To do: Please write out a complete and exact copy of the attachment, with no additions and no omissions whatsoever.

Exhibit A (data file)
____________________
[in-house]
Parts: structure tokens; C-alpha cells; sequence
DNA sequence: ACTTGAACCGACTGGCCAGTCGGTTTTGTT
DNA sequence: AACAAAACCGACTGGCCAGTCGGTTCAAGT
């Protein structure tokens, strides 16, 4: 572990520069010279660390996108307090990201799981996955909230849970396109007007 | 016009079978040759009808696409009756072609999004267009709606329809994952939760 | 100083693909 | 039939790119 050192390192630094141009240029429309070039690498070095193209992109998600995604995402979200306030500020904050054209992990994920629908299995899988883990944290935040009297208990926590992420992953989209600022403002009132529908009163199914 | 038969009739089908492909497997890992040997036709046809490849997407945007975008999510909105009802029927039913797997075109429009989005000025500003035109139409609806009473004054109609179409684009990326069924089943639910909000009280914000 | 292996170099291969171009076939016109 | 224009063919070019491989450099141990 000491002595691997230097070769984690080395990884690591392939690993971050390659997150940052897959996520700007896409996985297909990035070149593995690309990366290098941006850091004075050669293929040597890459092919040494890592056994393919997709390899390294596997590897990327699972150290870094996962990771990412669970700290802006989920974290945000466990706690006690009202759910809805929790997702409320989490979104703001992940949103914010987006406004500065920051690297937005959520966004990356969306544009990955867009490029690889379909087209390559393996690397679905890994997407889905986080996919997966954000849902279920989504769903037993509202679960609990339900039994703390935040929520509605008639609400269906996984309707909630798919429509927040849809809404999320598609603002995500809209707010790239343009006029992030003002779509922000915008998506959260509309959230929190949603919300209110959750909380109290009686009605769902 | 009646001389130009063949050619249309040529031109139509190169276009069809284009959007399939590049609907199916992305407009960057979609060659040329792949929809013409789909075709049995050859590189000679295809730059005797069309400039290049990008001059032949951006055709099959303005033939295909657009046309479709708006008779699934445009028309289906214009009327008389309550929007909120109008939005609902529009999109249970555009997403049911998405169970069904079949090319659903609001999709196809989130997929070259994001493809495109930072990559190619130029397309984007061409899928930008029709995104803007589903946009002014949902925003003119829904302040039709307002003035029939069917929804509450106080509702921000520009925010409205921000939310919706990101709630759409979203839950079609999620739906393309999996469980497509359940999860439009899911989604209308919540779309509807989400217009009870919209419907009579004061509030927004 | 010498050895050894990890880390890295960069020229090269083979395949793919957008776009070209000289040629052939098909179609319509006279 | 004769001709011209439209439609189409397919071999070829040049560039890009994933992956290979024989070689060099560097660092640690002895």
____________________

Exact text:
[in-house]
Parts: structure tokens; C-alpha cells; sequence
DNA sequence: ACTTGAACCGACTGGCCAGTCGGTTTTGTT
DNA sequence: AACAAAACCGACTGGCCAGTCGGTTCAAGT
């Protein structure tokens, strides 16, 4: 572990520069010279660390996108307090990201799981996955909230849970396109007007 | 016009079978040759009808696409009756072609999004267009709606329809994952939760 | 100083693909 | 039939790119 050192390192630094141009240029429309070039690498070095193209992109998600995604995402979200306030500020904050054209992990994920629908299995899988883990944290935040009297208990926590992420992953989209600022403002009132529908009163199914 | 038969009739089908492909497997890992040997036709046809490849997407945007975008999510909105009802029927039913797997075109429009989005000025500003035109139409609806009473004054109609179409684009990326069924089943639910909000009280914000 | 292996170099291969171009076939016109 | 224009063919070019491989450099141990 000491002595691997230097070769984690080395990884690591392939690993971050390659997150940052897959996520700007896409996985297909990035070149593995690309990366290098941006850091004075050669293929040597890459092919040494890592056994393919997709390899390294596997590897990327699972150290870094996962990771990412669970700290802006989920974290945000466990706690006690009202759910809805929790997702409320989490979104703001992940949103914010987006406004500065920051690297937005959520966004990356969306544009990955867009490029690889379909087209390559393996690397679905890994997407889905986080996919997966954000849902279920989504769903037993509202679960609990339900039994703390935040929520509605008639609400269906996984309707909630798919429509927040849809809404999320598609603002995500809209707010790239343009006029992030003002779509922000915008998506959260509309959230929190949603919300209110959750909380109290009686009605769902 | 009646001389130009063949050619249309040529031109139509190169276009069809284009959007399939590049609907199916992305407009960057979609060659040329792949929809013409789909075709049995050859590189000679295809730059005797069309400039290049990008001059032949951006055709099959303005033939295909657009046309479709708006008779699934445009028309289906214009009327008389309550929007909120109008939005609902529009999109249970555009997403049911998405169970069904079949090319659903609001999709196809989130997929070259994001493809495109930072990559190619130029397309984007061409899928930008029709995104803007589903946009002014949902925003003119829904302040039709307002003035029939069917929804509450106080509702921000520009925010409205921000939310919706990101709630759409979203839950079609999620739906393309999996469980497509359940999860439009899911989604209308919540779309509807989400217009009870919209419907009579004061509030927004 | 010498050895050894990890880390890295960069020229090269083979395949793919957008776009070209000289040629052939098909179609319509006279 | 004769001709011209439209439609189409397919071999070829040049560039890009994933992956290979024989070689060099560097660092640690002895």